L.A. NOW

Southern California -- this just in

« Previous Post | L.A. NOW Home | Next Post »

Local Muslims outraged by alleged FBI surveillance, lawyers claim

An alleged FBI operation that conducted illegal surveillance of local mosques caused outrage in the Muslim community and prompted a class-action lawsuit against the agency, lawyers said Wednesday.

The lawsuit filed Tuesday on behalf of three plaintiffs accuses the FBI and seven employees of infringing on the 1st and 4th amendment rights of hundreds of members of the local Muslim community by using paid informants to infiltrate mosques and record interactions with its members.

It was filed by the ACLU and the Council on Islamic American Relations, which held a news conference Wednesday in downtown Los Angeles.

The informant, Craig Monteilh of Irvine, went public in 2009 with his alleged work for the FBI. He has said he was recruited shortly after his release from prison for forgery to work on drug trafficking cases and was subsequently tasked in 2006 with rooting out potential terrorists in the Muslim community.

One of the plaintiffs, Ali Malik, 26, said he initially befriended Monteilh in 2006 shortly after the man converted to Islam at his mosque, the Islamic Center of Irvine.

Malik said he was asked to guide Monteilh in the basic tenets of his new faith but became increasingly uncomfortable as Monteilh's behavior and questions became increasingly bizarre -- at one point asking how the imam would react to someone interested in becoming a suicide bomber in the name of Islam.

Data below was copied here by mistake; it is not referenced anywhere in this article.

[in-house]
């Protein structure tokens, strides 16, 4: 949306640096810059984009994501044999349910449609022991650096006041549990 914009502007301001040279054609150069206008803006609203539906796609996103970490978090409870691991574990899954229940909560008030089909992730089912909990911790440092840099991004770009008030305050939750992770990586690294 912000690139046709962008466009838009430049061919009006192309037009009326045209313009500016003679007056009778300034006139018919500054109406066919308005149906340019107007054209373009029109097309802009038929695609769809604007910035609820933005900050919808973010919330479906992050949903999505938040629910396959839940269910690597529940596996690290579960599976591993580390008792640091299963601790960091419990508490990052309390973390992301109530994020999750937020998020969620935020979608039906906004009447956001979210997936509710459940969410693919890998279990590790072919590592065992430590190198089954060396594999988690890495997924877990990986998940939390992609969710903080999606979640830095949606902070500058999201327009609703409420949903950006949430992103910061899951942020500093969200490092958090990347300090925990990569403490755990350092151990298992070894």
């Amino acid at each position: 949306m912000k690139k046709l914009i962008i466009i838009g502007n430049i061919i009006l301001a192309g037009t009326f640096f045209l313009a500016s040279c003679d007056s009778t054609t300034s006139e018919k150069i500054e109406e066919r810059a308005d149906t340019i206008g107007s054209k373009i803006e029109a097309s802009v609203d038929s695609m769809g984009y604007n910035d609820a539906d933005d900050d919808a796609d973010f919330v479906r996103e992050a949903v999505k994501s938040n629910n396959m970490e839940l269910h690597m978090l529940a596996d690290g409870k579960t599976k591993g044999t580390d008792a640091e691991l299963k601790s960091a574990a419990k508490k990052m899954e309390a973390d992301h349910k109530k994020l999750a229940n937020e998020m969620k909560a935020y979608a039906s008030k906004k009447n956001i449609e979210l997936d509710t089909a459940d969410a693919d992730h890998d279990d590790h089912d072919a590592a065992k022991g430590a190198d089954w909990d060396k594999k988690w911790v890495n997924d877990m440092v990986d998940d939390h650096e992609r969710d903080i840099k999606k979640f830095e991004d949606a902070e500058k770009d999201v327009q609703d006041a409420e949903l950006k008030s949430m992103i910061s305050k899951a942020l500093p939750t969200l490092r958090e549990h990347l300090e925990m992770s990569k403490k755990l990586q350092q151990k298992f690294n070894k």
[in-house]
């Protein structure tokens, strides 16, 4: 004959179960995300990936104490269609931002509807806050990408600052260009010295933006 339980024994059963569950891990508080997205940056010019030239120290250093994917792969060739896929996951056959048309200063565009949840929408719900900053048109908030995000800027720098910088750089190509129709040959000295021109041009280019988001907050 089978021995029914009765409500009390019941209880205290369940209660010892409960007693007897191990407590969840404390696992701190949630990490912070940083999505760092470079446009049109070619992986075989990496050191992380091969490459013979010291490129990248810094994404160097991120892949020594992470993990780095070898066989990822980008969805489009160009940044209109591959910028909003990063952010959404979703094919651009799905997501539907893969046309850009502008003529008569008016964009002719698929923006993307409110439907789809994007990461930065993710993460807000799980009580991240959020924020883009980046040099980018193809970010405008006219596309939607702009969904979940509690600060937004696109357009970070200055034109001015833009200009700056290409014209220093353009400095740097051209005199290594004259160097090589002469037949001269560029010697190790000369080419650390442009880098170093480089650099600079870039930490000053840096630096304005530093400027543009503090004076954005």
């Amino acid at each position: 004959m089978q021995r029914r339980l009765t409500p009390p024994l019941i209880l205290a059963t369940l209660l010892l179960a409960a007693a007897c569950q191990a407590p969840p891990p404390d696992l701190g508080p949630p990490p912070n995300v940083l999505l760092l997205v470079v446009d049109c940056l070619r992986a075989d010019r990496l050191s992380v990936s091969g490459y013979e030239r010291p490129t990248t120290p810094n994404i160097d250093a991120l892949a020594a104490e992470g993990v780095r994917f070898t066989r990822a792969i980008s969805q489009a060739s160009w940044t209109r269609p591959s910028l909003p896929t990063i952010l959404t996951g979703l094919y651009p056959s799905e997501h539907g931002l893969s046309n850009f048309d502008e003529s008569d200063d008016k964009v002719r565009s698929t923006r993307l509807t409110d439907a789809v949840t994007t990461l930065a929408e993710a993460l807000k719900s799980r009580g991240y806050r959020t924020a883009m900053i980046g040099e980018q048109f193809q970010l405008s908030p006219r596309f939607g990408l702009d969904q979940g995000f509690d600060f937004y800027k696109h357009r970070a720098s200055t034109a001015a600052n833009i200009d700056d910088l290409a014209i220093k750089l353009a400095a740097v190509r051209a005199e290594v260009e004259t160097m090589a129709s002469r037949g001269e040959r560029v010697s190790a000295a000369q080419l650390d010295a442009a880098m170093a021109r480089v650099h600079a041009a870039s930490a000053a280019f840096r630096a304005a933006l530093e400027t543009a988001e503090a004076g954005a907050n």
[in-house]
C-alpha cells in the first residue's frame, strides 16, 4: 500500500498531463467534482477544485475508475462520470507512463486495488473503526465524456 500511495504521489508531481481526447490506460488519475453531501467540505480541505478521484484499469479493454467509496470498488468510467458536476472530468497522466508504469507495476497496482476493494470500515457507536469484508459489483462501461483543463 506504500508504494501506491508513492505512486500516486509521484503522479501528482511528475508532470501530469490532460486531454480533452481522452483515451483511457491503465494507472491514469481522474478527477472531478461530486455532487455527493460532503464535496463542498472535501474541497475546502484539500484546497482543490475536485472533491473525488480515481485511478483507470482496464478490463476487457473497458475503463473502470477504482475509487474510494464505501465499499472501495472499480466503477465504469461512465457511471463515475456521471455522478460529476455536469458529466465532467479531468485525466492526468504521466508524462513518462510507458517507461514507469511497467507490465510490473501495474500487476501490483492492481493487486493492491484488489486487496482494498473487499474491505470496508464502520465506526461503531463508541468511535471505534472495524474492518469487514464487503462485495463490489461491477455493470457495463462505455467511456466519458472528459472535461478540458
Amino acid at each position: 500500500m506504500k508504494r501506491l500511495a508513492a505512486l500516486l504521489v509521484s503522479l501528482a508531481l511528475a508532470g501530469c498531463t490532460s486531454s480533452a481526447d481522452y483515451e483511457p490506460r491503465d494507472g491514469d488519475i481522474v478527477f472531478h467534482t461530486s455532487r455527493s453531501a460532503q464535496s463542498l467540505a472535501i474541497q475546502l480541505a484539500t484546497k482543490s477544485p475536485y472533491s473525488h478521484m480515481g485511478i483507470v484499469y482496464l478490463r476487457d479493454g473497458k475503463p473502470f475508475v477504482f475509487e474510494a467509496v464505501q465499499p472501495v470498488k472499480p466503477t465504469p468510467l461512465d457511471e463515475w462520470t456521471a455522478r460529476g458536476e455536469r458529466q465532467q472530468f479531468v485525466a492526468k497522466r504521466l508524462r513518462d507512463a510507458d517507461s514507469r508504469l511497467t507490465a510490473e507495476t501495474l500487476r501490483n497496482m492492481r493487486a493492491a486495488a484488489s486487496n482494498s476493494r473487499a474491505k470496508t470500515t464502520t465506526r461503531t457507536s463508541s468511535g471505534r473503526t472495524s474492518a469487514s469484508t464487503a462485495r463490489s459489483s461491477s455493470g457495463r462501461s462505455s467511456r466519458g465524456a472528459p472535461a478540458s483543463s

"I told him it was in no way justified in the religion and the imam would think he was crazy," Malik said. "Then he began acting really weird and I started avoiding him at all costs."

Lawyers for the ACLU and the Islamic council's Los Angeles branch said the alleged FBI operation has prompted anger and fear in Muslim community and damaged trust in the government.

"Some members have stopped going to mosques because they feel like they can be labeled as extremists simply by going," said council lawyer Ameena Mirza Qazi. "That feeling of community is gone."

Malik, who is a U.S. citizen, said he has been contacted several times by the FBI since his interactions with Montheilh and has sharply curtailed his visits to his mosque out of unease.

"This has affected how the mosque welcomes new members," he said. "Every new person, people think 'Could he be with the FBI?' "

"You want to develop trust with the government and they have soured that trust," he said. "It's going to take a long time to rebuild that relationship."

RELATED:

Lawsuit contends FBI violated rights of hundreds of Muslim Americans

-- Shan Li

 
Comments () | Archives (13)

That's foolish that they claim it affects the way they accept new members. Who gives a crap if the new member is actually an FBI informant. Are they doing something illegal? If not I see no reason why they should worry over whether they are an informant or not.

This story makes no sense, it states that the FBI conducted "illegal surveillance" of local mosques...

How is the determination made that the surveillance was illegal?

If it's lawyers and the ACLU that say it's illegal, then for sure this whole suit is bogus

lawyers and the ACLU are the biggest liars on planet earth